worldwide upstream and downstream petroleum operations. Some of his projects include treatment of produced water,
refinery wastewater, ground water and ma rketing ter minal storm water, constructed tr eatment wetlands, water reuse,           Engineer for a Day            6,7
landfarming and composting of sludge, spill response (domestic and international), natural resource damage assessment,
permit negotiations, wildlife habitat enhancement (duck nesting, purple martin houses, wildflower planting), and                Ads                           8,9
environmental workshops on wastewater treatment, constructed treatment wetlands, landfarming and solid waste
management. He has used prescribed burns to control plant succession for wildlife habitat enhanc ement and to clean up          Calendar                       10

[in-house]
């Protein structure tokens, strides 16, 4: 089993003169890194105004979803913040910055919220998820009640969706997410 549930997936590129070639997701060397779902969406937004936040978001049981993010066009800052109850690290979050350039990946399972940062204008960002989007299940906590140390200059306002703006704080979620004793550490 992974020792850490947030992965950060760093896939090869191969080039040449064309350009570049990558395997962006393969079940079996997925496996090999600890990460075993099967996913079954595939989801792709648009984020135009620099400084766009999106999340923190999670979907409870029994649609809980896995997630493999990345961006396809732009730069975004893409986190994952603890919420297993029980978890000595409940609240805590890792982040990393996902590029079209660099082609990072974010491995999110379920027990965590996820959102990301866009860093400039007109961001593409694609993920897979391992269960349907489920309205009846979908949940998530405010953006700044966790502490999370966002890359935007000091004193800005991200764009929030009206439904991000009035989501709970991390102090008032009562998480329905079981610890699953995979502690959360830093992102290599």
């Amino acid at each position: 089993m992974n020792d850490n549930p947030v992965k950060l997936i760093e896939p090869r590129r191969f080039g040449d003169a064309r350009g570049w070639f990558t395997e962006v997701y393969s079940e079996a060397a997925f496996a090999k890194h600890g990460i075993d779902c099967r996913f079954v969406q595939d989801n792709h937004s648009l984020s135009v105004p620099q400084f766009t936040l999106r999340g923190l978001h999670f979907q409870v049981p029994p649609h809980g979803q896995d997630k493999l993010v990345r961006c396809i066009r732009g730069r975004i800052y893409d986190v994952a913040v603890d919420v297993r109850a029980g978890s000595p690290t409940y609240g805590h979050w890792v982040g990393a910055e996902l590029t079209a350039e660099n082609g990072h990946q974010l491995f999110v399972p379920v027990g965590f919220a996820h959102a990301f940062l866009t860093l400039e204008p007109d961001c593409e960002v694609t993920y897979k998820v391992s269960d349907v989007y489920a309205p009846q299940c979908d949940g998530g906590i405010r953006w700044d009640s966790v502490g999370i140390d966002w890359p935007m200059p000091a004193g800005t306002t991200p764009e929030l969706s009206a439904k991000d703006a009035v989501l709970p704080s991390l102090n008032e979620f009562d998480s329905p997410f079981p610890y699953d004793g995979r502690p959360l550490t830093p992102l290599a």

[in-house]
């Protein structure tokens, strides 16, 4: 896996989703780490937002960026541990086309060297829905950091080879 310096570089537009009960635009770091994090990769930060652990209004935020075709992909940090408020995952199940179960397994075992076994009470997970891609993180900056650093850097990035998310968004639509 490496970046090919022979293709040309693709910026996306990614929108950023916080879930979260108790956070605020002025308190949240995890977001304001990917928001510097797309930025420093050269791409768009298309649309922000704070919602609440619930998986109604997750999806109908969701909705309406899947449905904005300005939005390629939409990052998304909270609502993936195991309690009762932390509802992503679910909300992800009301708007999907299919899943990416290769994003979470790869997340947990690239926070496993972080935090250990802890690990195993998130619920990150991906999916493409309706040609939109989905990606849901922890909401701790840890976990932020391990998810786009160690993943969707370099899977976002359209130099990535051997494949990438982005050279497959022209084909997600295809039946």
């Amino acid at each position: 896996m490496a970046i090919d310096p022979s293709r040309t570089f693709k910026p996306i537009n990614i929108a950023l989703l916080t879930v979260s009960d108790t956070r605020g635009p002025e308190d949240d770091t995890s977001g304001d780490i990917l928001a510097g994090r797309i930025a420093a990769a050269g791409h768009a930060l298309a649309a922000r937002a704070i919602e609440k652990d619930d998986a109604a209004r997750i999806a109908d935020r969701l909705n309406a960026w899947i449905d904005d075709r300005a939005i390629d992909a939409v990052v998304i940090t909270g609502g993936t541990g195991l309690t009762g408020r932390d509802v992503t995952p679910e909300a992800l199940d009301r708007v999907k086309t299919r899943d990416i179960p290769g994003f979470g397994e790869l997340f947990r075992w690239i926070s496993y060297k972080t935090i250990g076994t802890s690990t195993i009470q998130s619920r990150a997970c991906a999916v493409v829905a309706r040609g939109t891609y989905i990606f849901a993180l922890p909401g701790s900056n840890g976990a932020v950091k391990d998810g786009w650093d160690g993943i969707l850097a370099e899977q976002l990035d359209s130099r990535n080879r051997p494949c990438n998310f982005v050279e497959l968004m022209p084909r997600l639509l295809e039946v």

oil spills. He has served on technical committees for API, PERF, OSRADP and TGLO. He has two patents in landfarming and a
volunteer award from USFWS for a waterfowl database. Myers’ wetlands have garnered awards from IOGCC and the
Wildlife Habitat Council.
                                                                                                                                      News Items Welco me!
We ask that you make reservations for the General Meeting to ensure an accurate head count for the event.
    Date & Location: 11:30am, 18 November 2010                         Cost:   $20.00 Members with reservations                 If you have any information you
                         Will Rogers Theater                                    $30.00 Non-members & Members w/o